The Video Game Laboratory

Craig Hardgrove

In science, it’s all about testing your hypothesis.  Well, that, and there’s this small detail about finding grant money… but anyway.  For example, the hypothesis underlying all of Astrum Terra is that scientists (and real science data) can be useful in the process of creating video games.  It’s always nice to know that there are others out there who have come to the same, or at least similar, conclusions.

I recently came across a few articles that give me hope for the future of science in video games.  The first is from Colorado, where news broke that University of Colorado – Boulder’s video game design program (iDREAM institute) got a 1.5 million dollar grant from the National Science Foundation.  The program at Boulder uses video game design to teach students computational thinking skills.  It’s fantastic to see video games not only being used in education, because the potential there to reach young students is incredible, but it’s also great to see that large funding organizations like NSF are seeing amazing work like that being done at UC-Boulder’s iDREAMs Institute as a valuable area of research to fund.

One other inspiring article I found speaks volumes about the value scientists can add to video game design.  The article focuses on small, relatively simple games that can communicate scientific concepts effectively.  They also brought up the intriguing idea that:

“Rather than straightforward programming ability, the creative base of science is more valuable when innovating and devising games and game engines.”

This really got me thinking…

Can scientists be creative? Studio 360 has thought so since 2005!

They don’t really elaborate on this quote in the article.  If you’re interested in exploring this idea, check out the website, which has been hosting a variety of articles on science as a creative art since 2005.  Here’s my take on it (as it relates to gaming specifically)… scientists can provide creative insight in designing video games without explicitly programming anything.  The things that scientists (be they lab scientists or field scientists) do on a daily basis can be drawn upon in creating back stories, realistic dialogue, or realistic experiments… but there is another thing.  The mere act of conducting experiments, subsequently publishing those results in written form, and communicating results effectively in presentations means that scientists have experience thinking about how concepts and ideas can be conveyed clearly.  They also think about the best way to approach a problem to achieve a result, which essentially means they think about how they’re going to test their hypotheses.  How is this useful in a game?  Games, be they FPS, RPG or otherwise, have puzzles… sometimes in the traditional sense and other times in the gameplay (like, what is the most effective way to win or to kill an enemy).  When the player picks up an assault rifle and tries to kill a guy on a mounted turret, he/she is conducting an experiment.  When said player is summarily destroyed by the turret guy in 0.2 seconds and waits to respawn while while their body is tea-bagged relentlessly… well, then the experiment has failed and they will try again with either a new weapon or new strategy.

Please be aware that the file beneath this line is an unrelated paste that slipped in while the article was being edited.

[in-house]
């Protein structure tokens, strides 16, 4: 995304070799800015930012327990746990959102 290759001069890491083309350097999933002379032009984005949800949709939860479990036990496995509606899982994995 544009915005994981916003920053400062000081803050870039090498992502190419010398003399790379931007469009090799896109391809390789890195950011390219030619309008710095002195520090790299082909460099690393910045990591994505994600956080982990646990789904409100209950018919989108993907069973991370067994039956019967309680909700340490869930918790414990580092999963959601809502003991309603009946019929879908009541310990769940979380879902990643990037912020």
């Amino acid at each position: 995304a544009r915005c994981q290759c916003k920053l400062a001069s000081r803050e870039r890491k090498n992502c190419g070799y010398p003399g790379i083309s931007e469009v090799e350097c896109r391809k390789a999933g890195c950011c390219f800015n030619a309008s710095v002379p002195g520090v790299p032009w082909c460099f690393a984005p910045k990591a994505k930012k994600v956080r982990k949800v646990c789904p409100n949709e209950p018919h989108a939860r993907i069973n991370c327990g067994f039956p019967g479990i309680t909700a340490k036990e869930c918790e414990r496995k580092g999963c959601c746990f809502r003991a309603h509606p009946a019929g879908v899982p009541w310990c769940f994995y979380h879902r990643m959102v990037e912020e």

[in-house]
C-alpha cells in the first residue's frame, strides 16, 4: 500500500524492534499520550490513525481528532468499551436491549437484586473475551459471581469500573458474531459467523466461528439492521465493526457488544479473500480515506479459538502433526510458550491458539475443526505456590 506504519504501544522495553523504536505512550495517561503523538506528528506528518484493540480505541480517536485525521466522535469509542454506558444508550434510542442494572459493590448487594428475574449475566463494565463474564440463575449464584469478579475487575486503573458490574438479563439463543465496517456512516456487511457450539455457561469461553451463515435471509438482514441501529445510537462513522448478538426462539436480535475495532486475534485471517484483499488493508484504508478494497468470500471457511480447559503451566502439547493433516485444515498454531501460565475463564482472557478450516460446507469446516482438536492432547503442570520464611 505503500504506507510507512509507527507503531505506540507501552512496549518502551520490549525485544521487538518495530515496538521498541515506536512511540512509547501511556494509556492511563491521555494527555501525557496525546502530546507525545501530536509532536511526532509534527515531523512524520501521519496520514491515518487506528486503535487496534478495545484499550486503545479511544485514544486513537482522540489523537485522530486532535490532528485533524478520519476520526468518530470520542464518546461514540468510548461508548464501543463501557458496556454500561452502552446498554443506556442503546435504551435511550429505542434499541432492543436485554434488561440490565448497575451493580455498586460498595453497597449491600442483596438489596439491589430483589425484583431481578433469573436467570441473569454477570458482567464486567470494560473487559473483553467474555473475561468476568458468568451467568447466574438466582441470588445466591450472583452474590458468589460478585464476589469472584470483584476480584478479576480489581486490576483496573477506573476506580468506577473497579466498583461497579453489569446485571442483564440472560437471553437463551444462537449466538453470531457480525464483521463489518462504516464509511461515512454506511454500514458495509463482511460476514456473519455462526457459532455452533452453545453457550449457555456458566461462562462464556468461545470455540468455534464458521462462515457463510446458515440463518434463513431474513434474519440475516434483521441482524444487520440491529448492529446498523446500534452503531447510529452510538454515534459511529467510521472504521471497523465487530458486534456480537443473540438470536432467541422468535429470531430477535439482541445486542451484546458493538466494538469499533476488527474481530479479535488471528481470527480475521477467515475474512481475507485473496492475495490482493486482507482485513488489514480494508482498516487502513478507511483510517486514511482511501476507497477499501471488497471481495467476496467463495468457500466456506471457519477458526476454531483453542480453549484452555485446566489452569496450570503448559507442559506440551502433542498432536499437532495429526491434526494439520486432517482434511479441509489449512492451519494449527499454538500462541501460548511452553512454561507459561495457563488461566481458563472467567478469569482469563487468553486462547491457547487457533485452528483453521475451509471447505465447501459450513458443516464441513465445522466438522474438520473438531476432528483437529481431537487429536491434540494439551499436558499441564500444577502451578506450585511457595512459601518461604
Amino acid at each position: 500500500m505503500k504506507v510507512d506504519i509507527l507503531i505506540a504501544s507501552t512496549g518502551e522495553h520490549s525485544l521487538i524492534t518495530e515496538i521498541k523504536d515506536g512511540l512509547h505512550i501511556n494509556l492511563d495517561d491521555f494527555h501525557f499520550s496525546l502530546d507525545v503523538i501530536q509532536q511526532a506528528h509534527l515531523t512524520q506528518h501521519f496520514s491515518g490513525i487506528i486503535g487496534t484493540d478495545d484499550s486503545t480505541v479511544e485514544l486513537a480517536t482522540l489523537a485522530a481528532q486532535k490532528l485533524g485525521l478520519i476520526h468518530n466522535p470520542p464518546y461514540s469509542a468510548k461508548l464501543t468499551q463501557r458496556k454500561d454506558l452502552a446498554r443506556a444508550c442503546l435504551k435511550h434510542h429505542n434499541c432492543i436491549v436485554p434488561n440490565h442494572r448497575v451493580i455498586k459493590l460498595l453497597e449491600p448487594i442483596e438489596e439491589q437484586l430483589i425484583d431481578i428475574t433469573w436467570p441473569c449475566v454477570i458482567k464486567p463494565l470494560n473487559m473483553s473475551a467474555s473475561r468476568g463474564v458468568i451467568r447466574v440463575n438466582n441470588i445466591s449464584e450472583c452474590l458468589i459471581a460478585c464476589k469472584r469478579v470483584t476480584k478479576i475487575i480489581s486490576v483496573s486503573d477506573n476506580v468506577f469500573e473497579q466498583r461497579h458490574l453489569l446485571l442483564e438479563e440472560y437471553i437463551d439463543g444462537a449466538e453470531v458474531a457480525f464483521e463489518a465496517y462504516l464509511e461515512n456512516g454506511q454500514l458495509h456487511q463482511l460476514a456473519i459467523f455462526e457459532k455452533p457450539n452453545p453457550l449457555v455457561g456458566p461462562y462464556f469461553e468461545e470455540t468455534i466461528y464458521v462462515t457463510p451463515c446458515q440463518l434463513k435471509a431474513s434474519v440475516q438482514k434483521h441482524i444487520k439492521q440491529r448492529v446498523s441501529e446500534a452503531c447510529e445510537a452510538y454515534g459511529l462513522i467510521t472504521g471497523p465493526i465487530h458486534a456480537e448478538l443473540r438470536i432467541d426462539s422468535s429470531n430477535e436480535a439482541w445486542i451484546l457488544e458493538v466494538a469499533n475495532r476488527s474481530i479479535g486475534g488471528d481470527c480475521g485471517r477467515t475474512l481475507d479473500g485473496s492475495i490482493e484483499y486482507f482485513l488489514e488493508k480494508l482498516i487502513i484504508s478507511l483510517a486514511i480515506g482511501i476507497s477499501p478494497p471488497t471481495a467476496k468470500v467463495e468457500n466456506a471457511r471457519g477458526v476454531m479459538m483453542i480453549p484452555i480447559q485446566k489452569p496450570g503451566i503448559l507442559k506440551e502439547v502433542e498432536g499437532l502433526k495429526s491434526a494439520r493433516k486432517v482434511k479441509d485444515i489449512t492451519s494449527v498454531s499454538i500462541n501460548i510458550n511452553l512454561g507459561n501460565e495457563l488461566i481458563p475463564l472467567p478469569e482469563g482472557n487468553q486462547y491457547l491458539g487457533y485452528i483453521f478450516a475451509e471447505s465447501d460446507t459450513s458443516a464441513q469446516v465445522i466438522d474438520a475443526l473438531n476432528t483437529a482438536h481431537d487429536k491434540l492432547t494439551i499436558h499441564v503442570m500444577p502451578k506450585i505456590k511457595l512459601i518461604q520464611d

The sad results of a failed scientific experiment...

Games are all about experimenting with the environment to figure out the best way to achieve your goals.  To design a good game that players enjoy, you want to reward their experiments.  You want them to try different experiments.  More importantly, you want the player to understand what experiment is being conducted at any given time and how well it succeeds or fails.  Scientists are familiar with this approach intimately.  But scientists also know that success or failure of an experiment isn’t always straightfoward… sometimes an experiment appears to confirm a hypothesis in one instance and not in another.  Scientists understand how to tease out what variables need to be isolated and tested.  That familiarity with experimentation can bring an incredible amount of detail to a video game world.  What types of variables can the game designer add, and in what way, to both challenge the player and reward them for successful experimentation?

I have no doubt that currently, game developers are using scientific techniques to assess how much fun their games are to play.  Some of them are doing it quite well!  What I’m hoping to convey is that, in addition to contributing a wealth of knowledge on scientific concepts, scientists can help game designers make design choices that establish fun “experiments” for the player that are rewarding and fulfilling to conduct.

Video games are a different type of science laboratory, where sometimes your experiments result in a shotgun to the face or worse… a good ol’ baggin’.